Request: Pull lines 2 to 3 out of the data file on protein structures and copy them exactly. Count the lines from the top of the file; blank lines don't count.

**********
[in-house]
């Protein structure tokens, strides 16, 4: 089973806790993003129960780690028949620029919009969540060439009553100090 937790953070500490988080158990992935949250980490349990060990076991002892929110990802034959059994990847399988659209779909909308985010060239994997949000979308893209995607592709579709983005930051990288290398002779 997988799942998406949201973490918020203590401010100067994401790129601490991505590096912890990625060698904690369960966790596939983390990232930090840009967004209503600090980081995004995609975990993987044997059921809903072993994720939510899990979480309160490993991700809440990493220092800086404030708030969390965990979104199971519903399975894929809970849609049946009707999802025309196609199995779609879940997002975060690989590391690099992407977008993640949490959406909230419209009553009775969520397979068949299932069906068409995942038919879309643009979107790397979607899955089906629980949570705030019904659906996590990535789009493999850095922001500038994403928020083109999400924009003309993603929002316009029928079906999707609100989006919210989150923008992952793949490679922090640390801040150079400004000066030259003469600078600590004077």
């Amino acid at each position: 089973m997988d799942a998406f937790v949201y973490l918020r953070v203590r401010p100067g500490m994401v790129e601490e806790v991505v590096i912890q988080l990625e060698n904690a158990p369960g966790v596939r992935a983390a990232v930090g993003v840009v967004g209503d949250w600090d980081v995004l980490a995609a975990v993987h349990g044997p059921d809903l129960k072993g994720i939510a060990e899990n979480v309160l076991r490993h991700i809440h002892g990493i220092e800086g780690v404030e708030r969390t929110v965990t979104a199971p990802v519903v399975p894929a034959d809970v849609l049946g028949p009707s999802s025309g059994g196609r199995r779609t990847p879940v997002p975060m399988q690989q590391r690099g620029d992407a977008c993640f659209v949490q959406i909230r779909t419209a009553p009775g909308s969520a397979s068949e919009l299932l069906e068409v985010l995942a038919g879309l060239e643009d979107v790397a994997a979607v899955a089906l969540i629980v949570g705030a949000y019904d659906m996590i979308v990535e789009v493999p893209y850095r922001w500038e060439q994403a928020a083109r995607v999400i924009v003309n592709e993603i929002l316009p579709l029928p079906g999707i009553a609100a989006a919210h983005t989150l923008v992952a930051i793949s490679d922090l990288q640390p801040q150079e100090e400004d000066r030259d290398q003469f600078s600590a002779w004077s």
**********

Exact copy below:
């Protein structure tokens, strides 16, 4: 089973806790993003129960780690028949620029919009969540060439009553100090 937790953070500490988080158990992935949250980490349990060990076991002892929110990802034959059994990847399988659209779909909308985010060239994997949000979308893209995607592709579709983005930051990288290398002779 997988799942998406949201973490918020203590401010100067994401790129601490991505590096912890990625060698904690369960966790596939983390990232930090840009967004209503600090980081995004995609975990993987044997059921809903072993994720939510899990979480309160490993991700809440990493220092800086404030708030969390965990979104199971519903399975894929809970849609049946009707999802025309196609199995779609879940997002975060690989590391690099992407977008993640949490959406909230419209009553009775969520397979068949299932069906068409995942038919879309643009979107790397979607899955089906629980949570705030019904659906996590990535789009493999850095922001500038994403928020083109999400924009003309993603929002316009029928079906999707609100989006919210989150923008992952793949490679922090640390801040150079400004000066030259003469600078600590004077």
């Amino acid at each position: 089973m997988d799942a998406f937790v949201y973490l918020r953070v203590r401010p100067g500490m994401v790129e601490e806790v991505v590096i912890q988080l990625e060698n904690a158990p369960g966790v596939r992935a983390a990232v930090g993003v840009v967004g209503d949250w600090d980081v995004l980490a995609a975990v993987h349990g044997p059921d809903l129960k072993g994720i939510a060990e899990n979480v309160l076991r490993h991700i809440h002892g990493i220092e800086g780690v404030e708030r969390t929110v965990t979104a199971p990802v519903v399975p894929a034959d809970v849609l049946g028949p009707s999802s025309g059994g196609r199995r779609t990847p879940v997002p975060m399988q690989q590391r690099g620029d992407a977008c993640f659209v949490q959406i909230r779909t419209a009553p009775g909308s969520a397979s068949e919009l299932l069906e068409v985010l995942a038919g879309l060239e643009d979107v790397a994997a979607v899955a089906l969540i629980v949570g705030a949000y019904d659906m996590i979308v990535e789009v493999p893209y850095r922001w500038e060439q994403a928020a083109r995607v999400i924009v003309n592709e993603i929002l316009p579709l029928p079906g999707i009553a609100a989006a919210h983005t989150l923008v992952a930051i793949s490679d922090l990288q640390p801040q150079e100090e400004d000066r030259d290398q003469f600078s600590a002779w004077s």